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|Downbound the Welland Canal
Mar. 27, 2007.
Great Lakes Fleet Page Vessel Feature --
Peter R. Cresswell
By George Wharton
On June 25, 1980, a contract was signed between
the Canadian Wheat Board of Winnipeg, MB and Algoma Central Corp. for a five
year tonnage commitment to move western Canadian grain from Thunder Bay, ON to
St. Lawrence River ports for furtherance to overseas markets. Long-range
analysis for this Canadian government agency indicated the need for several
new bulkers for export demand requirements resulting in several five year
contracts being signed with Canadian carriers. The contract supported
the financing for the building of a new vessel. As a result, Algoma
contracted with Collingwood Shipyards division of Canadian Shipbuilding and
Engineering Ltd. of Collingwood, ON for the building of a new straight deck
bulk carrier at a cost of $26 million (CN) net of subsidy. The new vessel was launched April 26, 1982 as the
shipyard's hull #226 and was christened Algowest on July 13, 1982 for Algoma
Central Railway - Marine Division, Sault Ste. Marie, ON. The vessel was
sponsored by Mrs. G.N. Vogel, wife of the head of the Canadian Wheat Board.
Senior officers for the new vessel were Capt. Reg Hatcher and Chief Engineer
Bill Adams. The bulker's name used the Algoma fleet prefix "Algo" and
suffix "west" for western Canada, the source of her cargoes handled through
the Canadian Wheat Board. The Algowest was the first straight deck bulk carrier built
new for the fleet since the launch of the Algocen (2)
on June 18, 1968.
As built, the Algowest could carry 32,200 tons
(32,717 mt) at a mid-summer draft of 29' 02" (8.89m) or 27,900 tons
(28,348 mt) at the old Seaway draft of 26' 00" (7.92m); the cargo being
contained in 4 holds serviced by 18 hatches. The vessel is powered by 2
Krupp MaK 6M552AK non-reversing, 6 cylinder 4,730 b.h.p. (3,479 kW) single acting, 4
stroke cycle diesel engines built in 1982 by Krupp MaK Maschinenbau G.m.b.H.,
Kiel, Germany. Burning intermediate grade 180 fuel oil, the power is fed
to a single controllable pitch propeller. Her rated service speed is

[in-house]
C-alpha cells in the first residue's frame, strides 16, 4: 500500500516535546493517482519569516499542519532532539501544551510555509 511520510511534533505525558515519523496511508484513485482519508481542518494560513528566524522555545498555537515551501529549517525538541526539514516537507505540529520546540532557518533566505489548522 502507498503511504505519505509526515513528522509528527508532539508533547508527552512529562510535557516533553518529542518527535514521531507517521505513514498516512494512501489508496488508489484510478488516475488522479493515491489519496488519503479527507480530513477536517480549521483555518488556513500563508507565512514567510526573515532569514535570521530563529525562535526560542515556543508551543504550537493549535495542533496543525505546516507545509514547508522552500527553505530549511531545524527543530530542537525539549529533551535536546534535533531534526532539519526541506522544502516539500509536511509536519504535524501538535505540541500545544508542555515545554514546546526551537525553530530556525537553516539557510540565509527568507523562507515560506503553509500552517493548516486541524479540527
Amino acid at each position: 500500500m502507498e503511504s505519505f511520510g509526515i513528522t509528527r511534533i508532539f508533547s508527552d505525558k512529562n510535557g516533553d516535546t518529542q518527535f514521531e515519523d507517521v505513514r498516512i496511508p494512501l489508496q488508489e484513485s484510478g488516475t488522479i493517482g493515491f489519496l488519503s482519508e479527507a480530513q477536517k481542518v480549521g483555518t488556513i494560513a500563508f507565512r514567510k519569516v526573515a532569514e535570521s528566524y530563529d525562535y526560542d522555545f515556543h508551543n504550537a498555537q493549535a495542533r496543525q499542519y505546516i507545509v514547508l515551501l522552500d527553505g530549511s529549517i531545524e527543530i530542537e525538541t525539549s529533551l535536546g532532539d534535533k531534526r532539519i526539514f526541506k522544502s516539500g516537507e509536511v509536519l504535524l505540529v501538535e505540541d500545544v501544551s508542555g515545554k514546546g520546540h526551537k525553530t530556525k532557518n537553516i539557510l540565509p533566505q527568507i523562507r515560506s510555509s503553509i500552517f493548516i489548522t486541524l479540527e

13.8 m.p.h. She is equipped with a 1,000 h.p. (736 kW) bow thruster.
On July 21, 1982, the Algowest cleared
Collingwood in ballast for Thunder Bay, ON to load her first cargo. She
departed Thunder Bay on her maiden voyage with cargo on July 26 with a Great
Lakes/Seaway record 26,876.45 tons (27,308.21 mt) of barley bound for Baie
Comeau, QC. The new laker then broke her own record on October 16,
1982 when she carried 27,077.23 tons (27,512.20 mt) of barley from Thunder
Bay to Port Cartier, QC. The following year, on June 16, 1983, the Algowest set a Great Lakes wheat record loading 1,047,758 bushels of the
commodity at Duluth, MN bound for Baie Comeau.
A serious incident of note occurred on June 15,
1988, when, in dense fog on the St. Lawrence River, the Algowest was in
collision with the small coastal freighter Coudres De L'Ile. The small
freighter sank with the loss of one life. The Algowest was permitted to
continue on to Baie Comeau for unloading and then to Port Weller Dry Docks,
St. Catharines, ON for repair. On April 22, 1985, while downbound on
the St. Lawrence River bound for Port Cartier with a cargo of wheat, the Algowest's port engine suffered a major mechanical failure requiring the
engine to be shut down. Other than smoke in the engine room, there were
no injuries and the bulker proceeded to Sorel, QC for assessment and repair.
From January 1990 through until December 1997, the
Algowest sailed under the management of Algoma Central Marine - Ship
Management of St. Catharines, ON and was operated by Seaway Bulk Carriers of
Winnipeg, MB (a partnership of Algoma Central Marine and Upper Lakes Shipping
pooling the bulkers of both fleets). With the Great Lakes grain trade
dramatically declining and an increased demand for capacity by the customers
of Seaway Self Unloaders (similar partnership of Algoma Central and Upper Lakes
pooling the self-unloaders of both fleets, based in St. Catharines), the
Algowest was to be converted to a self-unloader. The Algowest arrived at
St. Catharines' Port Weller Dry Docks in December of 1997 for the commencement
of the 8 month, $20 million (CN) conversion, becoming the 4th Algoma bulker in
the previous 10 years to be so converted.
The newly installed self-unloading equipment in the hopper-styled holds
consists of a variable speed, single belt gravity system with bulk flow basket
type unloading gates with plastic linings and vibrators throughout. The
cargo is fed to a single stern loop-belt elevator to a 260' (79.26m) discharge
boom that can unload up to 5,905 tons (6,000 mt) of iron ore or stone per
hour. The new system slightly reduced her capacity to 31,700 tons